A Shakespearean Glance at the People and Issues of the Day.

Friday, December 23, 2005

Iago, Morgan Freeman and Racism


In Othello, Iago is a battle-hardened soldier vying for promotion within the Venetian army. In the same way that Nissan's corporate board hired the non-Japanese Carl Ghosn to run their company, the city fathers have placed the Venetian army under the command of Othello, a Moor (meaning a dark-skinned North African). Othello chooses not Iago but Cassio as his lieutenant. Here's Cassio, as Iago describes him: (theoric means theory; togaed means toga-wearing; unless means except for):

Iago: "a fellow that never set a squadron in the field
Nor the division of a battle knows
More than a spinster – unless the bookish theoric,
Wherein the togaed counsels can propose
As masterly as he. Mere prattle, without practice
Is all his soldiership….".

Iago goes on to frame Cassio in a crime he didn't commit, to deceive Othello into thinking that his faithful Desdemona is adulterous, and to murder his own wife Emilia to keep his machinations secret. In the end, Iago is the only villain in Shakespeare whose punishment is torture. (On the other hand, Iago did have a point about the injustice of Cassio's promotion).

Anyway, bitter at being passed over, Iago learns that Othello has eloped with Desdemona, the daughter of Brabantio, a Venetian aristocrat. Iago rats Othello out, attempting to inflame Brabantio's anger with racist allusions:

Iago: "Even now, now, very now, an old black ram
Is tupping your white ewe. Arise, arise!"


Iago: "…Because we come to do you service and
you think we are ruffians, you'll have your daughter
covered by a Barbary horse; you'll have your nephews
neigh for you…".

All of this, of course, brings us to some comments made by the actor Morgan Freeman. When interviewed about Black History Month (which he opposes), Mr. Freeman suggested that the only way to get rid of racism is to "stop talking about it."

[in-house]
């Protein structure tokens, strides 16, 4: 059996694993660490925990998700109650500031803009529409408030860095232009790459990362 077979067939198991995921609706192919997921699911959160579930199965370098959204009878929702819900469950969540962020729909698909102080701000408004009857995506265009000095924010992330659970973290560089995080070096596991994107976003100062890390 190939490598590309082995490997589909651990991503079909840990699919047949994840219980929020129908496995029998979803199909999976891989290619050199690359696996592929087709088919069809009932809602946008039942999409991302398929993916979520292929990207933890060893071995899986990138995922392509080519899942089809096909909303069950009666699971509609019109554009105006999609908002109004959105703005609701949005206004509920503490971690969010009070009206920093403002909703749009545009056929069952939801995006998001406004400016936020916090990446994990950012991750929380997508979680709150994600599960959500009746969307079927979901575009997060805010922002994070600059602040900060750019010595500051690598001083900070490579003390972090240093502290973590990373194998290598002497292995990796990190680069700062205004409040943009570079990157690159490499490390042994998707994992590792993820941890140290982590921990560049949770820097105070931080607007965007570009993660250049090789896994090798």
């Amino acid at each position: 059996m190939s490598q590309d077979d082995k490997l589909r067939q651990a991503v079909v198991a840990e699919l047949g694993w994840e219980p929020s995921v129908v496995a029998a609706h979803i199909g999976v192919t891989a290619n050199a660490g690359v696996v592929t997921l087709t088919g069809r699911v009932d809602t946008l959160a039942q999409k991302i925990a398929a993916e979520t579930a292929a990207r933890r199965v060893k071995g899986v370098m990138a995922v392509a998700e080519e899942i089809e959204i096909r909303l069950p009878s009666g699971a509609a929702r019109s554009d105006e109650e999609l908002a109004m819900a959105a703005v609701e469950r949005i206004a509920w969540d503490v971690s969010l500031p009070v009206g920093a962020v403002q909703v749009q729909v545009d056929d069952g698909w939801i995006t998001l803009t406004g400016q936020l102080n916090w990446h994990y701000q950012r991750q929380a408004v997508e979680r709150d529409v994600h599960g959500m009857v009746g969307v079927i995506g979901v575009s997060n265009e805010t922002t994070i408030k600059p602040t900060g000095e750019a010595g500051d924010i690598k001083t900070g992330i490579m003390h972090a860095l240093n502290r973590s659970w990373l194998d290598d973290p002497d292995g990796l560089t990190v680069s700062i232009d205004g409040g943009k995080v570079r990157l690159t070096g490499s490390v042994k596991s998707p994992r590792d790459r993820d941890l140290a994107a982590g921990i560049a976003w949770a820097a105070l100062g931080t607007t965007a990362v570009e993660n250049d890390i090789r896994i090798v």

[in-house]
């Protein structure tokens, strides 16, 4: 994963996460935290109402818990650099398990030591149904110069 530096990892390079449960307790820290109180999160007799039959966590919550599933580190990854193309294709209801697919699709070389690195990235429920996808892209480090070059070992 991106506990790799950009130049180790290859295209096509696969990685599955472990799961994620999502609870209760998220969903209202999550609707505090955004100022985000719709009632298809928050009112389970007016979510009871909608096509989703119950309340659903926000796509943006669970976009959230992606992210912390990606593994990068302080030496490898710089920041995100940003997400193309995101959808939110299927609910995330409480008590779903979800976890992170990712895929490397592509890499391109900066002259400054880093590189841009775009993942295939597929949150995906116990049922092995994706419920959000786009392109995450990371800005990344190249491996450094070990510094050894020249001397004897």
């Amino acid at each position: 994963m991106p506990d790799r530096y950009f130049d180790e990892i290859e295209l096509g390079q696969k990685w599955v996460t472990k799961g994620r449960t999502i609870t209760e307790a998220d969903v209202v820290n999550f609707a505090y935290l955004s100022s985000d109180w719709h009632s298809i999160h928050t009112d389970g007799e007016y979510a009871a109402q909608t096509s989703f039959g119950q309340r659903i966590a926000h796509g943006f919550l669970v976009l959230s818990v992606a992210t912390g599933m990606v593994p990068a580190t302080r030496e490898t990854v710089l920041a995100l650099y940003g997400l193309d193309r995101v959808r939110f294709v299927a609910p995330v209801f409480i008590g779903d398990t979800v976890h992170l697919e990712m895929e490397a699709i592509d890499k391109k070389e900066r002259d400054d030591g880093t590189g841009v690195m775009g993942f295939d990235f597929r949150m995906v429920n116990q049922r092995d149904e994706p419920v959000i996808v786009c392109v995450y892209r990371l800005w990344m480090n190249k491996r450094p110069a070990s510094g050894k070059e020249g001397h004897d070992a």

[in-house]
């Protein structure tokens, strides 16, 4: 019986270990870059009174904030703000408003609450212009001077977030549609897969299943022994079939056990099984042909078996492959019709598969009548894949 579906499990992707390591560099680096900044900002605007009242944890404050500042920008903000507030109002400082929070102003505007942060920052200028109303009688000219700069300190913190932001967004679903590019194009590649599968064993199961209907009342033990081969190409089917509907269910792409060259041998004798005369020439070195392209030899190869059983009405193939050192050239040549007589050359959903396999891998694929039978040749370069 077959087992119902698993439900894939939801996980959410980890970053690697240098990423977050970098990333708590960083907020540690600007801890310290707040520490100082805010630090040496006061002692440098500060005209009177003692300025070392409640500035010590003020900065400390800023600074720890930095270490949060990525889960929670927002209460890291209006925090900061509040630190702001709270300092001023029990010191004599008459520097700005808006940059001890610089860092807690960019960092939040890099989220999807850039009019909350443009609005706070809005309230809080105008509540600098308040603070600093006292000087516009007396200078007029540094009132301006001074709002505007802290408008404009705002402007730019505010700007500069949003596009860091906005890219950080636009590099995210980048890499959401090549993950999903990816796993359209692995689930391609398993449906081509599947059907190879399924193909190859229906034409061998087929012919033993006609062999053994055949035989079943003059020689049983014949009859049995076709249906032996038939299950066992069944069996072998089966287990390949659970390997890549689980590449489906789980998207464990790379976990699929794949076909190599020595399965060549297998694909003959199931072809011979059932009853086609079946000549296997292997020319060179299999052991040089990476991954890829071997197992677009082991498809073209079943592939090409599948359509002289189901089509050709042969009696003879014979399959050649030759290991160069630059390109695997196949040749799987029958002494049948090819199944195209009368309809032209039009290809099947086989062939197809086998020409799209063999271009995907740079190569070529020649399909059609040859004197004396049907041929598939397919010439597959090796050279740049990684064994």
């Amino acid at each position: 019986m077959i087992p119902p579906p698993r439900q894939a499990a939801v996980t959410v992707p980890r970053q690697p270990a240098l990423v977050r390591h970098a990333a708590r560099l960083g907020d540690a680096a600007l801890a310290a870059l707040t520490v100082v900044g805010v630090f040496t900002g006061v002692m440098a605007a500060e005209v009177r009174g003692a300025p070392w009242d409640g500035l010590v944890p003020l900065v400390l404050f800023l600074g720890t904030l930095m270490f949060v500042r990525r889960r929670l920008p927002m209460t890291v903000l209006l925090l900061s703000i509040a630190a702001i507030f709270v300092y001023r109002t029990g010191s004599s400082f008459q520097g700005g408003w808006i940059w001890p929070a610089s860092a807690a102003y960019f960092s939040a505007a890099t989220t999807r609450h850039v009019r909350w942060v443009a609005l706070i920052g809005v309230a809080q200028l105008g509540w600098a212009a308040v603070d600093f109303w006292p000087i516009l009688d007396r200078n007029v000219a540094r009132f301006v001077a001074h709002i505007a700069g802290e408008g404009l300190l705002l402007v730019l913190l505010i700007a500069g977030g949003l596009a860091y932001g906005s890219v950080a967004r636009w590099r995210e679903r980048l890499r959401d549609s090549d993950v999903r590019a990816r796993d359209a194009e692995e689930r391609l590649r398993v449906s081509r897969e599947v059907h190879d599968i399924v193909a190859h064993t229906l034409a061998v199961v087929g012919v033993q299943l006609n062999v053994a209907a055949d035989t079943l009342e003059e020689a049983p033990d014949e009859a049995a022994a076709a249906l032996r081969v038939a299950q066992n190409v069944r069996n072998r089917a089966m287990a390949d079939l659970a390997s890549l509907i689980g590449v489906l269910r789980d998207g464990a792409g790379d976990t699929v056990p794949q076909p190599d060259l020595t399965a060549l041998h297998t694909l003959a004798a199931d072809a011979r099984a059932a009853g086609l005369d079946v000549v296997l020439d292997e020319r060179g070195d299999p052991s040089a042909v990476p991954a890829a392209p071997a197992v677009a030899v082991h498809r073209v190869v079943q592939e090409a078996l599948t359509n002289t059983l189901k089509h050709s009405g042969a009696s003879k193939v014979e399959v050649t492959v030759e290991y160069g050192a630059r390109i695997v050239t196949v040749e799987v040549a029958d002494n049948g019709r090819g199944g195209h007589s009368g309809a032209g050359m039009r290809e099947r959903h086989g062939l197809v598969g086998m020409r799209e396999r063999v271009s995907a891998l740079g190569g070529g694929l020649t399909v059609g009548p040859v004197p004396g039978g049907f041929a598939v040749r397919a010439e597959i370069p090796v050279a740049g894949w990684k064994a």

"I am going to stop calling you a white man
and I'm going to ask you to stop calling me
a black man."

Mr. Freeman's proposal, that we formally jettison the concept of race and just address each other as people, seems a bit revolutionary in the context of today's politics and social assumptions. But it is interesting to note that the Elizabethans would have had no trouble with it.

True, Brabantio assumes that Othello, because of his perceived ugliness, must have coerced Desdemona into marrying him. Brabantio shares the biases of the day about dark-skinned Moors, but to call those biases racism is to impose a modern way of thinking on a people who thought differently. There was knowledge in seafaring Elizabethan England of people of different skin colors, but there were no firm racial identities – just as there was knowledge of homosexual behavior but no concept of a homosexual identity.

As it turns out, Othello is able to win his new father-in-law Brabantio over with a speech describing how naturally and innocently his courtship of Desdemona was conducted:

Oth: "Her father loved me, oft invited me,
Still questioned me the story of my life
From year to year – the battles, sieges, fortunes
That I have passed.
I ran it through, even from my boyish days
To th' very moment that he bade me tell it,
Wherein I spoke of most disastrous chances,
Of moving accidents by flood and field,
Of hairbreadth scapes i' th' imminent deadly breach
Of being taken by the insolent foe
And sold to slavery, of my redemption thence,
And of the Cannibals that each other eat,
The Anthropophagi, and men whose heads
Do grow beneath their shoulders. These things to hear
Would Desdemona seriously incline;…".

Desdemona confirms Othello's account and Brabantio consents to the marriage. And to the audience it seems like we are headed to Morgan Freeman's ideal world. But a world free of racial categories is not a world that Iago can be comfortable in.

It is worth noting Iago's openly racist comments were made in the very first scene of the play, before the audience has met Othello. Bardseye imagines that the same Elizabethan audience that would howl with pleasure at the sight of a bear being torn to bits (bearbaiting was a favorite pastime of the day) would have howled with pleasure at these jokes as well. Othello is off-stage, after all, and Shakespeare waits for the laughter to subside before introducing him, at which time the Bard gives him speeches of such nobility and poetic strength that the same audience would find its recent laughter, directed at the same man, catching in its collective throat.

This is probably a backward projection of mine, an imposition of modern analysis onto a world where it does not apply. It may just be a coincidence of the plot that has Iago direct such viciousness against Othello a moment before he arrives on stage in all his gentle masculine majesty.

Each century finds in Shakespeare, through his humanity, answers to its own questions, questions that lay beyond Shakespeare's own day, in the undiscovered country of the future. Just as Mr. Freeman's description of a post-racist world may have pointed to the undiscovered country of our future. As for Mr. Freeman's imagined future, as Hamlet says in a somewhat different context:

"'Tis a consummation devoutly to be wished."

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